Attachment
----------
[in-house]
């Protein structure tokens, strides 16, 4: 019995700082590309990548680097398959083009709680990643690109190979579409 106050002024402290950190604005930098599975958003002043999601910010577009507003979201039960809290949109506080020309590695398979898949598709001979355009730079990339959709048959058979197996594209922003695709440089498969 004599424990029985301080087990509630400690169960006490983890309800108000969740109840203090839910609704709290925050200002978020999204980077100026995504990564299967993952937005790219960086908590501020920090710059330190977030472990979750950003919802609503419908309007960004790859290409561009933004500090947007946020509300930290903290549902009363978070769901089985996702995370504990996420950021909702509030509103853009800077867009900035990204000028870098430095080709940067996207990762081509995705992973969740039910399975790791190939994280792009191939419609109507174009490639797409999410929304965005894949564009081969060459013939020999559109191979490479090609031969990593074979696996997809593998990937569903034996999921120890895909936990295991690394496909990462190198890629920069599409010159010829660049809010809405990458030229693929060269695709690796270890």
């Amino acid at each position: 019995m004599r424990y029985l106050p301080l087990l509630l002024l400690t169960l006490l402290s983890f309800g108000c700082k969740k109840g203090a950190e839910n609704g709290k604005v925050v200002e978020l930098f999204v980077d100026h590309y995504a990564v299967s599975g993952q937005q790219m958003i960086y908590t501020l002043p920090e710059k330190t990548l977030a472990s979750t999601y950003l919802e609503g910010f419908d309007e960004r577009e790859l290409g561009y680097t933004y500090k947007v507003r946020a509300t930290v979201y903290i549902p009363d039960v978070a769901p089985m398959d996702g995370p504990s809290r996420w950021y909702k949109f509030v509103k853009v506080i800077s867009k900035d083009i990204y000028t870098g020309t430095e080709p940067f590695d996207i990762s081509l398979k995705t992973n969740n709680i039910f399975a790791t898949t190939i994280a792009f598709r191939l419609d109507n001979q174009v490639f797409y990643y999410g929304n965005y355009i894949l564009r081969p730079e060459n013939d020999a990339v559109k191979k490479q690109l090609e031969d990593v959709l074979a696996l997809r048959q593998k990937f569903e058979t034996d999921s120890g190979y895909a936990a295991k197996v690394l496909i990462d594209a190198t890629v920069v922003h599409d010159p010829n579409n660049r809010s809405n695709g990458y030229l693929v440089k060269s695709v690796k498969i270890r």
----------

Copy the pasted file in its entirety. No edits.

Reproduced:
[in-house]
């Protein structure tokens, strides 16, 4: 019995700082590309990548680097398959083009709680990643690109190979579409 106050002024402290950190604005930098599975958003002043999601910010577009507003979201039960809290949109506080020309590695398979898949598709001979355009730079990339959709048959058979197996594209922003695709440089498969 004599424990029985301080087990509630400690169960006490983890309800108000969740109840203090839910609704709290925050200002978020999204980077100026995504990564299967993952937005790219960086908590501020920090710059330190977030472990979750950003919802609503419908309007960004790859290409561009933004500090947007946020509300930290903290549902009363978070769901089985996702995370504990996420950021909702509030509103853009800077867009900035990204000028870098430095080709940067996207990762081509995705992973969740039910399975790791190939994280792009191939419609109507174009490639797409999410929304965005894949564009081969060459013939020999559109191979490479090609031969990593074979696996997809593998990937569903034996999921120890895909936990295991690394496909990462190198890629920069599409010159010829660049809010809405990458030229693929060269695709690796270890």
């Amino acid at each position: 019995m004599r424990y029985l106050p301080l087990l509630l002024l400690t169960l006490l402290s983890f309800g108000c700082k969740k109840g203090a950190e839910n609704g709290k604005v925050v200002e978020l930098f999204v980077d100026h590309y995504a990564v299967s599975g993952q937005q790219m958003i960086y908590t501020l002043p920090e710059k330190t990548l977030a472990s979750t999601y950003l919802e609503g910010f419908d309007e960004r577009e790859l290409g561009y680097t933004y500090k947007v507003r946020a509300t930290v979201y903290i549902p009363d039960v978070a769901p089985m398959d996702g995370p504990s809290r996420w950021y909702k949109f509030v509103k853009v506080i800077s867009k900035d083009i990204y000028t870098g020309t430095e080709p940067f590695d996207i990762s081509l398979k995705t992973n969740n709680i039910f399975a790791t898949t190939i994280a792009f598709r191939l419609d109507n001979q174009v490639f797409y990643y999410g929304n965005y355009i894949l564009r081969p730079e060459n013939d020999a990339v559109k191979k490479q690109l090609e031969d990593v959709l074979a696996l997809r048959q593998k990937f569903e058979t034996d999921s120890g190979y895909a936990a295991k197996v690394l496909i990462d594209a190198t890629v920069v922003h599409d010159p010829n579409n660049r809010s809405n695709g990458y030229l693929v440089k060269s695709v690796k498969i270890r």